Disability Studies Quarterly Blog

Book and Media


Review by Lisette E. Torres, TERC, Email: lisette_torres@terc.edu 

Keywords: medicine, autism

In the current chaos and controversy around COVID-19 and its variants, mask mandates, and vaccination, Vaccine Rhetorics stands out as a timely addition to the literature and sociopolitical arena. Though I am sure the author, Heidi Yoston Lawrence, did not foresee her book being published during a global pandemic. Her insightful critical analysis of the discourses and rhetorical arguments provided by medical professionals, policymakers, and patients about vaccination illuminates our current situation related to COVID and explains why vaccine skepticism remains an intractable problem in the United States. The 133-page book is accessible and an interesting read, particularly for undergraduate students who are curious about and want to understand the reasoning behind the polarization around vaccination.

I appreciated Lawrence’s transparency around her positionality as a “vaccinating parent and a pro-vaccine adult” (p. xi) in the preface. She shares her own personal story about a vaccine decision she made related to her child as an example of how these decisions change over time with experiences. Despite her personal stance on vaccination, Lawrence provides a balanced account of the rhetorical arguments, which ultimately aligns well with her recommendation at the end of the book for taking an open stance to rhetorically informed persuasion, “making space for dissent, opportunities for deliberation, and mitigating exigencies that shape debate” (p. 120). She models what it means to meet people where they are avoiding deficit orientations with the goal of “seek[ing] to understand” (p. 131) rather than to persuade.

Throughout the book, Lawrence argues for a “material rhetorical approach” to controversies in science and medicine. This requires viewing the material world as having agency that can generate rhetorics and discourses that may be modified. Lawrence argues that it is critical for us to understand material exigencies, which are “imperfection[s], marked by urgency, created by the material operation of vaccines” (p. 119) and that “demand discursive response” (p. 14). This, in turn, allows you to identify the spaces in which discourse alone will not be enough to sway people so that you can generate new “spaces where vaccinations can be discussed in a less contentious way, and opening those spaces to true deliberation” (p. 123). To elaborate on the material rhetorical approach and its utility, Lawrence uses findings from her research as well as analysis of national and regional conversations around certain diseases and vaccination (e.g., polio, smallpox, measles, flu) to identify four material exigencies of vaccine controversy – disease, eradication, injury, and the unknown.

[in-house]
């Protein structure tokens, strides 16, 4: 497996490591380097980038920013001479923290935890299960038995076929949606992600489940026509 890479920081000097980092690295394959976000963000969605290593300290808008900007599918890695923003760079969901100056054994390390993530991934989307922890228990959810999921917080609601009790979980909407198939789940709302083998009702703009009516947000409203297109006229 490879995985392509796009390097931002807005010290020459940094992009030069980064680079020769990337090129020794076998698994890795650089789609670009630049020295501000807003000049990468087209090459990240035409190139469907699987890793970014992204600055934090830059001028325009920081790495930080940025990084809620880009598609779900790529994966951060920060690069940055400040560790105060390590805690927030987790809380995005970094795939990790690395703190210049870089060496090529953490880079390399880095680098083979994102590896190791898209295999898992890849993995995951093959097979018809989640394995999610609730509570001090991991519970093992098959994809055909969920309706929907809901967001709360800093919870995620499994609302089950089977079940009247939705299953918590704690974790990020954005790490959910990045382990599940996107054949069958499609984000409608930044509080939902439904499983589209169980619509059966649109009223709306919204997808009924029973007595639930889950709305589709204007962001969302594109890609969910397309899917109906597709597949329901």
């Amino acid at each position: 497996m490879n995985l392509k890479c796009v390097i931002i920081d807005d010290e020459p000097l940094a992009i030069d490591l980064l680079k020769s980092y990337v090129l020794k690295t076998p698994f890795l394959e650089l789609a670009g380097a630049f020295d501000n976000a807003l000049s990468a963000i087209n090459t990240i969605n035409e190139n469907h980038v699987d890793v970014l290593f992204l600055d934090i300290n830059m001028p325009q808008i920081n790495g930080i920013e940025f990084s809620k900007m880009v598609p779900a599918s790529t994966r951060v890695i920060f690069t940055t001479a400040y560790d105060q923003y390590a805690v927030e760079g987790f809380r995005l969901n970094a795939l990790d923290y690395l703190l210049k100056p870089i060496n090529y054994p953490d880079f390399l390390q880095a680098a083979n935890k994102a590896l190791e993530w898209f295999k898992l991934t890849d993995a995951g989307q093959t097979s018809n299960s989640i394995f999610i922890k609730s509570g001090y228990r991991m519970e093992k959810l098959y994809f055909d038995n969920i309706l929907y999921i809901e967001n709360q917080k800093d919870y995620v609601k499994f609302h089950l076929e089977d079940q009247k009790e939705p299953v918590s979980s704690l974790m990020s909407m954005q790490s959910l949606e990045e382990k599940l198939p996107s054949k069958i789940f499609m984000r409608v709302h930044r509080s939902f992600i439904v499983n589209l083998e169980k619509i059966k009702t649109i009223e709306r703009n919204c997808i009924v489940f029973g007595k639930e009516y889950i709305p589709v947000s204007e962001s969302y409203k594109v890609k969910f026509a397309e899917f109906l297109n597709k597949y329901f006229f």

The exigency of disease is something that many of us should be familiar with in this current pandemic moment; it creates an urgency in vaccine rhetoric “through the power that vaccines have to alter bodies, systems of disease response, social spaces and who gets to inhabit them, and disease itself” (p. 33). We have witnessed the emphasis on the importance of vaccination in COVID-19 conversations around herd immunity because the vaccine is most effective when the maximum number of people possible in the community are vaccinated. What Lawrence also demonstrates is that vaccines function as a way for doctors to run their practices; they “assist with differential diagnosis, reduce the chances of secondary complications among patients who contract vaccine-preventable disease, and limit the use of antibiotics” (p. 36). However, using findings from her interviews with medical professionals, she illustrates that we often do not consider that the best way to respond to disease will depend on a doctor’s specialty and the local context related to the disease.